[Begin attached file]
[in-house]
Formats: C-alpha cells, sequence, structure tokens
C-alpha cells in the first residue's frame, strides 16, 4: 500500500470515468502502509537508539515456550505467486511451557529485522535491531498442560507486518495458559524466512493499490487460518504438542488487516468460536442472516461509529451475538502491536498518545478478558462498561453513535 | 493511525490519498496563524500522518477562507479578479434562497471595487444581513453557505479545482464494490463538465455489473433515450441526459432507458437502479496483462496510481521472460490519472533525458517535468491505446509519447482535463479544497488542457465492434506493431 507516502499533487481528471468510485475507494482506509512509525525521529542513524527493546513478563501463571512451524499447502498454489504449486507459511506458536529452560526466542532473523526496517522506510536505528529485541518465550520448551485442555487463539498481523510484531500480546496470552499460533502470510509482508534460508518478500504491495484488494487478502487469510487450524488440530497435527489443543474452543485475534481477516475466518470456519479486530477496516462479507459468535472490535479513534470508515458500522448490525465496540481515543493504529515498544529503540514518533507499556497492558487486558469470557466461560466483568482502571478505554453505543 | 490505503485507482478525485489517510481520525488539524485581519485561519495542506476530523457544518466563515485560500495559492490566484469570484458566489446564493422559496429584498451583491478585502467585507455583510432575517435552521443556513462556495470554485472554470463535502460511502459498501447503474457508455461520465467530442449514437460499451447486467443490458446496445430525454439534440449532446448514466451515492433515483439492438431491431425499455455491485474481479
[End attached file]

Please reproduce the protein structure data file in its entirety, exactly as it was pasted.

[in-house]
Formats: C-alpha cells, sequence, structure tokens
C-alpha cells in the first residue's frame, strides 16, 4: 500500500470515468502502509537508539515456550505467486511451557529485522535491531498442560507486518495458559524466512493499490487460518504438542488487516468460536442472516461509529451475538502491536498518545478478558462498561453513535 | 493511525490519498496563524500522518477562507479578479434562497471595487444581513453557505479545482464494490463538465455489473433515450441526459432507458437502479496483462496510481521472460490519472533525458517535468491505446509519447482535463479544497488542457465492434506493431 507516502499533487481528471468510485475507494482506509512509525525521529542513524527493546513478563501463571512451524499447502498454489504449486507459511506458536529452560526466542532473523526496517522506510536505528529485541518465550520448551485442555487463539498481523510484531500480546496470552499460533502470510509482508534460508518478500504491495484488494487478502487469510487450524488440530497435527489443543474452543485475534481477516475466518470456519479486530477496516462479507459468535472490535479513534470508515458500522448490525465496540481515543493504529515498544529503540514518533507499556497492558487486558469470557466461560466483568482502571478505554453505543 | 490505503485507482478525485489517510481520525488539524485581519485561519495542506476530523457544518466563515485560500495559492490566484469570484458566489446564493422559496429584498451583491478585502467585507455583510432575517435552521443556513462556495470554485472554470463535502460511502459498501447503474457508455461520465467530442449514437460499451447486467443490458446496445430525454439534440449532446448514466451515492433515483439492438431491431425499455455491485474481479